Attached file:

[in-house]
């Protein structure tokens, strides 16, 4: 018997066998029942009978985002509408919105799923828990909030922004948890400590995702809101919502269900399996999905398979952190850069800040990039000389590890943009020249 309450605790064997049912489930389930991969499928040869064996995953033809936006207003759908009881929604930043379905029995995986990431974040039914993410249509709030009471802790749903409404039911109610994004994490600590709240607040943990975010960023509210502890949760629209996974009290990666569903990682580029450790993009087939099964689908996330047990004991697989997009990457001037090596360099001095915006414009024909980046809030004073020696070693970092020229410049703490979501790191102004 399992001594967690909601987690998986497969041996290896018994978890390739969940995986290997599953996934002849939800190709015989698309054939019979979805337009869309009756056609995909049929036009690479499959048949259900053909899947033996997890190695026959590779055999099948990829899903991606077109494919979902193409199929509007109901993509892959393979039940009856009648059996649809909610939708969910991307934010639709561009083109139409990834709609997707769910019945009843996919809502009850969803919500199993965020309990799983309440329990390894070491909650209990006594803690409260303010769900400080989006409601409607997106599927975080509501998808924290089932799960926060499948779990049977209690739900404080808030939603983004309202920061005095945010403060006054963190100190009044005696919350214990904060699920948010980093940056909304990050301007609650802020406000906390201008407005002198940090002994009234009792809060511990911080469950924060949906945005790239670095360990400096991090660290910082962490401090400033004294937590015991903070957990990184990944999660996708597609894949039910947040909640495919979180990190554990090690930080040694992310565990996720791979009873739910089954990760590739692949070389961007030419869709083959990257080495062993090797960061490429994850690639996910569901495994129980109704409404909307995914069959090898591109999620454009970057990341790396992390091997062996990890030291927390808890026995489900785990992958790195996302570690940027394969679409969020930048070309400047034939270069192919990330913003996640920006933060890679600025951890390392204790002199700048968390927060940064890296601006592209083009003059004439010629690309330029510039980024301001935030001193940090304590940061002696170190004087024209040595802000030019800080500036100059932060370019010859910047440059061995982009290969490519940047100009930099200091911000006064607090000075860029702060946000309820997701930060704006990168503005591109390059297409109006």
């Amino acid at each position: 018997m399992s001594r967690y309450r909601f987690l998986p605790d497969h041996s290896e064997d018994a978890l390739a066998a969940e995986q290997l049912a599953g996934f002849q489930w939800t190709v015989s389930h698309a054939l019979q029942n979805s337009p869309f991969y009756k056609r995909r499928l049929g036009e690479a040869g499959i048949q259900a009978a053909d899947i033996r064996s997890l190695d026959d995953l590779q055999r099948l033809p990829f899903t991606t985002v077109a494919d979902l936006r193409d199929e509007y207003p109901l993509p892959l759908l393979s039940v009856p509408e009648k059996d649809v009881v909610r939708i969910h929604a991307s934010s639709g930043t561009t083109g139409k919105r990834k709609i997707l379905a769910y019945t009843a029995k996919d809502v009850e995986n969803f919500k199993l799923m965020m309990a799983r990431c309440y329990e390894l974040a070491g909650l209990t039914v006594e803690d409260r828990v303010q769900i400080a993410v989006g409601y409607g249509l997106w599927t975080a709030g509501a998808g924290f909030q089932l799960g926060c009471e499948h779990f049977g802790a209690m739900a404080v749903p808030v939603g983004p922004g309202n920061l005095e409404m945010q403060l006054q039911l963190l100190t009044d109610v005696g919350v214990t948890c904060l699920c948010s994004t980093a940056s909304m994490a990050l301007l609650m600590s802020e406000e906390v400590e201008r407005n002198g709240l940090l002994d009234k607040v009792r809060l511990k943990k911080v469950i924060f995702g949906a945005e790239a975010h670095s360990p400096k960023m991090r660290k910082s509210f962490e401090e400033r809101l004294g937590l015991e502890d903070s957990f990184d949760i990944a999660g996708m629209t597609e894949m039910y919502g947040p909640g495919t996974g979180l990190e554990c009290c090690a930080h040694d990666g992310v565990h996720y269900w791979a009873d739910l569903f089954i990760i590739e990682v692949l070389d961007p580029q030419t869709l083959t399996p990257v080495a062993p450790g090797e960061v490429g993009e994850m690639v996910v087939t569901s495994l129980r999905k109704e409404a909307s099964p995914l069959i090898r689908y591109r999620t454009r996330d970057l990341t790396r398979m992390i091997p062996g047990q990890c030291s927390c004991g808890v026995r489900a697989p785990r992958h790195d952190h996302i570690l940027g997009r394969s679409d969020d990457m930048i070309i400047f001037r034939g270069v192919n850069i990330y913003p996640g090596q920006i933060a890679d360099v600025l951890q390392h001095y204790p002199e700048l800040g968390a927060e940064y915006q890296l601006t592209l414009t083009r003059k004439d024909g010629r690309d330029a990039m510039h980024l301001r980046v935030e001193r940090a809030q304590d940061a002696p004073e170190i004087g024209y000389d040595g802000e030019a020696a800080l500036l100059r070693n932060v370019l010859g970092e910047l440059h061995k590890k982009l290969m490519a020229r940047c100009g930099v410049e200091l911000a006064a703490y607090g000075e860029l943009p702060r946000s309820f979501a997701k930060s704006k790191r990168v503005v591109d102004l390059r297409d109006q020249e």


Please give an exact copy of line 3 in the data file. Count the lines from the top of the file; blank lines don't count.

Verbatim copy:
């Amino acid at each position: 018997m399992s001594r967690y309450r909601f987690l998986p605790d497969h041996s290896e064997d018994a978890l390739a066998a969940e995986q290997l049912a599953g996934f002849q489930w939800t190709v015989s389930h698309a054939l019979q029942n979805s337009p869309f991969y009756k056609r995909r499928l049929g036009e690479a040869g499959i048949q259900a009978a053909d899947i033996r064996s997890l190695d026959d995953l590779q055999r099948l033809p990829f899903t991606t985002v077109a494919d979902l936006r193409d199929e509007y207003p109901l993509p892959l759908l393979s039940v009856p509408e009648k059996d649809v009881v909610r939708i969910h929604a991307s934010s639709g930043t561009t083109g139409k919105r990834k709609i997707l379905a769910y019945t009843a029995k996919d809502v009850e995986n969803f919500k199993l799923m965020m309990a799983r990431c309440y329990e390894l974040a070491g909650l209990t039914v006594e803690d409260r828990v303010q769900i400080a993410v989006g409601y409607g249509l997106w599927t975080a709030g509501a998808g924290f909030q089932l799960g926060c009471e499948h779990f049977g802790a209690m739900a404080v749903p808030v939603g983004p922004g309202n920061l005095e409404m945010q403060l006054q039911l963190l100190t009044d109610v005696g919350v214990t948890c904060l699920c948010s994004t980093a940056s909304m994490a990050l301007l609650m600590s802020e406000e906390v400590e201008r407005n002198g709240l940090l002994d009234k607040v009792r809060l511990k943990k911080v469950i924060f995702g949906a945005e790239a975010h670095s360990p400096k960023m991090r660290k910082s509210f962490e401090e400033r809101l004294g937590l015991e502890d903070s957990f990184d949760i990944a999660g996708m629209t597609e894949m039910y919502g947040p909640g495919t996974g979180l990190e554990c009290c090690a930080h040694d990666g992310v565990h996720y269900w791979a009873d739910l569903f089954i990760i590739e990682v692949l070389d961007p580029q030419t869709l083959t399996p990257v080495a062993p450790g090797e960061v490429g993009e994850m690639v996910v087939t569901s495994l129980r999905k109704e409404a909307s099964p995914l069959i090898r689908y591109r999620t454009r996330d970057l990341t790396r398979m992390i091997p062996g047990q990890c030291s927390c004991g808890v026995r489900a697989p785990r992958h790195d952190h996302i570690l940027g997009r394969s679409d969020d990457m930048i070309i400047f001037r034939g270069v192919n850069i990330y913003p996640g090596q920006i933060a890679d360099v600025l951890q390392h001095y204790p002199e700048l800040g968390a927060e940064y915006q890296l601006t592209l414009t083009r003059k004439d024909g010629r690309d330029a990039m510039h980024l301001r980046v935030e001193r940090a809030q304590d940061a002696p004073e170190i004087g024209y000389d040595g802000e030019a020696a800080l500036l100059r070693n932060v370019l010859g970092e910047l440059h061995k590890k982009l290969m490519a020229r940047c100009g930099v410049e200091l911000a006064a703490y607090g000075e860029l943009p702060r946000s309820f979501a997701k930060s704006k790191r990168v503005v591109d102004l390059r297409d109006q020249e």